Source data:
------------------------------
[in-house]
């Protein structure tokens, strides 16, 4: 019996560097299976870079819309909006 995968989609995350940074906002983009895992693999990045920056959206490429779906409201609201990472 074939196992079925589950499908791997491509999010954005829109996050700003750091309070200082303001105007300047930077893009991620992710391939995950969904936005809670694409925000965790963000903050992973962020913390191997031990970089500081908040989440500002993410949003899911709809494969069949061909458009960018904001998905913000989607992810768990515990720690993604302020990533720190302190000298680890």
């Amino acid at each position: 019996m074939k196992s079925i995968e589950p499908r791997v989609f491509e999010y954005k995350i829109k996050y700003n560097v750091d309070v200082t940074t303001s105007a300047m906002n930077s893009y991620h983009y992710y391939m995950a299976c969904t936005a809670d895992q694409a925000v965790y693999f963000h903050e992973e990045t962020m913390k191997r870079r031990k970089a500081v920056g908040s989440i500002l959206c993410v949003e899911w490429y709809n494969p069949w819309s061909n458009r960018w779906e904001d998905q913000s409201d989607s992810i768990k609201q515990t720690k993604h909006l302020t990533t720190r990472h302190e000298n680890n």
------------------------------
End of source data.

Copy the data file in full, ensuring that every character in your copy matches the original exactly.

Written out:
[in-house]
């Protein structure tokens, strides 16, 4: 019996560097299976870079819309909006 995968989609995350940074906002983009895992693999990045920056959206490429779906409201609201990472 074939196992079925589950499908791997491509999010954005829109996050700003750091309070200082303001105007300047930077893009991620992710391939995950969904936005809670694409925000965790963000903050992973962020913390191997031990970089500081908040989440500002993410949003899911709809494969069949061909458009960018904001998905913000989607992810768990515990720690993604302020990533720190302190000298680890």
């Amino acid at each position: 019996m074939k196992s079925i995968e589950p499908r791997v989609f491509e999010y954005k995350i829109k996050y700003n560097v750091d309070v200082t940074t303001s105007a300047m906002n930077s893009y991620h983009y992710y391939m995950a299976c969904t936005a809670d895992q694409a925000v965790y693999f963000h903050e992973e990045t962020m913390k191997r870079r031990k970089a500081v920056g908040s989440i500002l959206c993410v949003e899911w490429y709809n494969p069949w819309s061909n458009r960018w779906e904001d998905q913000s409201d989607s992810i768990k609201q515990t720690k993604h909006l302020t990533t720190r990472h302190e000298n680890n």